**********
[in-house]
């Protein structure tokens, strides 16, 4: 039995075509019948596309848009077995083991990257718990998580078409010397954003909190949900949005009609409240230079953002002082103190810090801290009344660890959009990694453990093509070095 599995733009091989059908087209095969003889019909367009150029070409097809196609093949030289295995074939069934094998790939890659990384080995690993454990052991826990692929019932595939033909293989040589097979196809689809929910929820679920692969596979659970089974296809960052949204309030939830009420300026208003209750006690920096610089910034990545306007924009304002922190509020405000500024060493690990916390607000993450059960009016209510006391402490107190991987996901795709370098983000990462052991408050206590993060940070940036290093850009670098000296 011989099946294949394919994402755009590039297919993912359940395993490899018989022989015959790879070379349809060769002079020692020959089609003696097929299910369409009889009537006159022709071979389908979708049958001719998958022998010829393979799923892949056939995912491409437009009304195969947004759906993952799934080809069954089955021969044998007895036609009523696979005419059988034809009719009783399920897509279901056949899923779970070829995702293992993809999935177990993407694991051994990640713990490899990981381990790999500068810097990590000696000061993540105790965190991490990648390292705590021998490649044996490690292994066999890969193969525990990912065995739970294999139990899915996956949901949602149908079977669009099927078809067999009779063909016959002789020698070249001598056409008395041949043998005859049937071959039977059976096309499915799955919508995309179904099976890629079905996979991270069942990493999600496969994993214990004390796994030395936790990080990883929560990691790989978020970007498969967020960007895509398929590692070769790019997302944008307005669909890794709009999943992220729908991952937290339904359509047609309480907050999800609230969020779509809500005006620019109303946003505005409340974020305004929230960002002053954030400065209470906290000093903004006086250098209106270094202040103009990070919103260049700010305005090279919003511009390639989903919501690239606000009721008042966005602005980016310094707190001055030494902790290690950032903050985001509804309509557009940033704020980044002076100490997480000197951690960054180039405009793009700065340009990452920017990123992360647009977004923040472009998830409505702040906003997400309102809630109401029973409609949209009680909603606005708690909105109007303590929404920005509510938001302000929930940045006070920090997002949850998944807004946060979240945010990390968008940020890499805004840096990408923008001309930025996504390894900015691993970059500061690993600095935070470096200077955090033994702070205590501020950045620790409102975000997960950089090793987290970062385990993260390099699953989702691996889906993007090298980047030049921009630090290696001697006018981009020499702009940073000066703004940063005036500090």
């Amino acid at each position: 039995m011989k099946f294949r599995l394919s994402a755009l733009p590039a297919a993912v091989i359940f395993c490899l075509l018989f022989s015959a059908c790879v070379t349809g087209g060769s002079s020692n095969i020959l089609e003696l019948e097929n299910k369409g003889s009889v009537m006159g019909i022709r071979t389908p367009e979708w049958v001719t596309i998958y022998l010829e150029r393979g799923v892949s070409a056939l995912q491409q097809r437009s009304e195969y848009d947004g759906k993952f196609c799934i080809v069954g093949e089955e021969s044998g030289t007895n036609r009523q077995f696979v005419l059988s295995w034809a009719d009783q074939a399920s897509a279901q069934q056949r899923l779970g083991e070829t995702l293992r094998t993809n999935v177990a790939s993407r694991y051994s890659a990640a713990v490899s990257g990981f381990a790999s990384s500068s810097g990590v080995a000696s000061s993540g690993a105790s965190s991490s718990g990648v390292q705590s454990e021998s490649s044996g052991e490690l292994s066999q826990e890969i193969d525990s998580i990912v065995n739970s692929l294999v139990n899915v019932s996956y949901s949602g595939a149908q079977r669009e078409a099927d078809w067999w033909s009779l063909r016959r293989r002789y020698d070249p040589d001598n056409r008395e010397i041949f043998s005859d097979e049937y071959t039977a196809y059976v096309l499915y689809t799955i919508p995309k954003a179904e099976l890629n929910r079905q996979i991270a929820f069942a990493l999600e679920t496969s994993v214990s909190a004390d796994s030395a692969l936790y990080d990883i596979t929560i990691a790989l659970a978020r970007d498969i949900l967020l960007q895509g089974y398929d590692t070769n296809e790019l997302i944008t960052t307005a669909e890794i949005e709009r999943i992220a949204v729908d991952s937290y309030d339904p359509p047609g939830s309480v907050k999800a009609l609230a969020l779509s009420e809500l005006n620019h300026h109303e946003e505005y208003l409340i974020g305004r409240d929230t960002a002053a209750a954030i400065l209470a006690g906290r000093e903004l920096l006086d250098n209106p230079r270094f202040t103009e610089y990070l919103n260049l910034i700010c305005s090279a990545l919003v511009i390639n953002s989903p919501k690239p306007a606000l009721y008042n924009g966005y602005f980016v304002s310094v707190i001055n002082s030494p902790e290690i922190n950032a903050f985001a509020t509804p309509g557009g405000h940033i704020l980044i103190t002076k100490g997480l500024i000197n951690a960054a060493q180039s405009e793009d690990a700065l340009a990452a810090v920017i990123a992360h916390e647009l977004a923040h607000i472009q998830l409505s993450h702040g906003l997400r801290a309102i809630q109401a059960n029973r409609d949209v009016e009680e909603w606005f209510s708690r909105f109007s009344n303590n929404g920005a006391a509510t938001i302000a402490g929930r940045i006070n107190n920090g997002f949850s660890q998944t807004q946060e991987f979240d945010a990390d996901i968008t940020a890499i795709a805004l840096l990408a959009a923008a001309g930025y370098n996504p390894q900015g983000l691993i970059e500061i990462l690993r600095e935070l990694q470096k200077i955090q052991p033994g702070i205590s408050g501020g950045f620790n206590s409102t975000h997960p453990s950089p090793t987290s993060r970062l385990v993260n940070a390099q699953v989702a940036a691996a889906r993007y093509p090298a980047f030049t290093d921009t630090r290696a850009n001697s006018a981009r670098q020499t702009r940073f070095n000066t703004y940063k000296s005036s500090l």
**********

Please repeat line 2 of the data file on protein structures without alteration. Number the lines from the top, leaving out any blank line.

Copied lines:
């Protein structure tokens, strides 16, 4: 039995075509019948596309848009077995083991990257718990998580078409010397954003909190949900949005009609409240230079953002002082103190810090801290009344660890959009990694453990093509070095 599995733009091989059908087209095969003889019909367009150029070409097809196609093949030289295995074939069934094998790939890659990384080995690993454990052991826990692929019932595939033909293989040589097979196809689809929910929820679920692969596979659970089974296809960052949204309030939830009420300026208003209750006690920096610089910034990545306007924009304002922190509020405000500024060493690990916390607000993450059960009016209510006391402490107190991987996901795709370098983000990462052991408050206590993060940070940036290093850009670098000296 011989099946294949394919994402755009590039297919993912359940395993490899018989022989015959790879070379349809060769002079020692020959089609003696097929299910369409009889009537006159022709071979389908979708049958001719998958022998010829393979799923892949056939995912491409437009009304195969947004759906993952799934080809069954089955021969044998007895036609009523696979005419059988034809009719009783399920897509279901056949899923779970070829995702293992993809999935177990993407694991051994990640713990490899990981381990790999500068810097990590000696000061993540105790965190991490990648390292705590021998490649044996490690292994066999890969193969525990990912065995739970294999139990899915996956949901949602149908079977669009099927078809067999009779063909016959002789020698070249001598056409008395041949043998005859049937071959039977059976096309499915799955919508995309179904099976890629079905996979991270069942990493999600496969994993214990004390796994030395936790990080990883929560990691790989978020970007498969967020960007895509398929590692070769790019997302944008307005669909890794709009999943992220729908991952937290339904359509047609309480907050999800609230969020779509809500005006620019109303946003505005409340974020305004929230960002002053954030400065209470906290000093903004006086250098209106270094202040103009990070919103260049700010305005090279919003511009390639989903919501690239606000009721008042966005602005980016310094707190001055030494902790290690950032903050985001509804309509557009940033704020980044002076100490997480000197951690960054180039405009793009700065340009990452920017990123992360647009977004923040472009998830409505702040906003997400309102809630109401029973409609949209009680909603606005708690909105109007303590929404920005509510938001302000929930940045006070920090997002949850998944807004946060979240945010990390968008940020890499805004840096990408923008001309930025996504390894900015691993970059500061690993600095935070470096200077955090033994702070205590501020950045620790409102975000997960950089090793987290970062385990993260390099699953989702691996889906993007090298980047030049921009630090290696001697006018981009020499702009940073000066703004940063005036500090």